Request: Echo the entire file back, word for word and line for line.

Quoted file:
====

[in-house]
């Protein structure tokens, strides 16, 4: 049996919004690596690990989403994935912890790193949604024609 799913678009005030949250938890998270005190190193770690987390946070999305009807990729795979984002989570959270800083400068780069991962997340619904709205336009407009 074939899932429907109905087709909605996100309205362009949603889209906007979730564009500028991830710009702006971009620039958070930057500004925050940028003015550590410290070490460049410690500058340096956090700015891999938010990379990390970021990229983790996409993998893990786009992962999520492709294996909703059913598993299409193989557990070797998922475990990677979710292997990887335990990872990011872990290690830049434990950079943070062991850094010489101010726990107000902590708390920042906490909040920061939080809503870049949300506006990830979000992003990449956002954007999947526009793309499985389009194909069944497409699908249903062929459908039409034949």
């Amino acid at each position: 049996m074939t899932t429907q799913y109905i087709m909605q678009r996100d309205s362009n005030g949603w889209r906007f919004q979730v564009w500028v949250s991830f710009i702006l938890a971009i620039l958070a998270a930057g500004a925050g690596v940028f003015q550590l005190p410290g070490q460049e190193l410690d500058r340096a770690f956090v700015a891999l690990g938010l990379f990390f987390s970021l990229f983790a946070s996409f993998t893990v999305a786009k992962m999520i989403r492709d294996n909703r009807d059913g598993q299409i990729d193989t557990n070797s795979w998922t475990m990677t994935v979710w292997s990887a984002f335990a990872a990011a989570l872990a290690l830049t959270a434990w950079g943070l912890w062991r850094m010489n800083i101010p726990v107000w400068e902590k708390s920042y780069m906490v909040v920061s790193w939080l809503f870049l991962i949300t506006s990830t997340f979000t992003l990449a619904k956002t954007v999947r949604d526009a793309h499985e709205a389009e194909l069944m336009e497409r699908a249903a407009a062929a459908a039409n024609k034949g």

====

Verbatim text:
[in-house]
């Protein structure tokens, strides 16, 4: 049996919004690596690990989403994935912890790193949604024609 799913678009005030949250938890998270005190190193770690987390946070999305009807990729795979984002989570959270800083400068780069991962997340619904709205336009407009 074939899932429907109905087709909605996100309205362009949603889209906007979730564009500028991830710009702006971009620039958070930057500004925050940028003015550590410290070490460049410690500058340096956090700015891999938010990379990390970021990229983790996409993998893990786009992962999520492709294996909703059913598993299409193989557990070797998922475990990677979710292997990887335990990872990011872990290690830049434990950079943070062991850094010489101010726990107000902590708390920042906490909040920061939080809503870049949300506006990830979000992003990449956002954007999947526009793309499985389009194909069944497409699908249903062929459908039409034949």
């Amino acid at each position: 049996m074939t899932t429907q799913y109905i087709m909605q678009r996100d309205s362009n005030g949603w889209r906007f919004q979730v564009w500028v949250s991830f710009i702006l938890a971009i620039l958070a998270a930057g500004a925050g690596v940028f003015q550590l005190p410290g070490q460049e190193l410690d500058r340096a770690f956090v700015a891999l690990g938010l990379f990390f987390s970021l990229f983790a946070s996409f993998t893990v999305a786009k992962m999520i989403r492709d294996n909703r009807d059913g598993q299409i990729d193989t557990n070797s795979w998922t475990m990677t994935v979710w292997s990887a984002f335990a990872a990011a989570l872990a290690l830049t959270a434990w950079g943070l912890w062991r850094m010489n800083i101010p726990v107000w400068e902590k708390s920042y780069m906490v909040v920061s790193w939080l809503f870049l991962i949300t506006s990830t997340f979000t992003l990449a619904k956002t954007v999947r949604d526009a793309h499985e709205a389009e194909l069944m336009e497409r699908a249903a407009a062929a459908a039409n024609k034949g």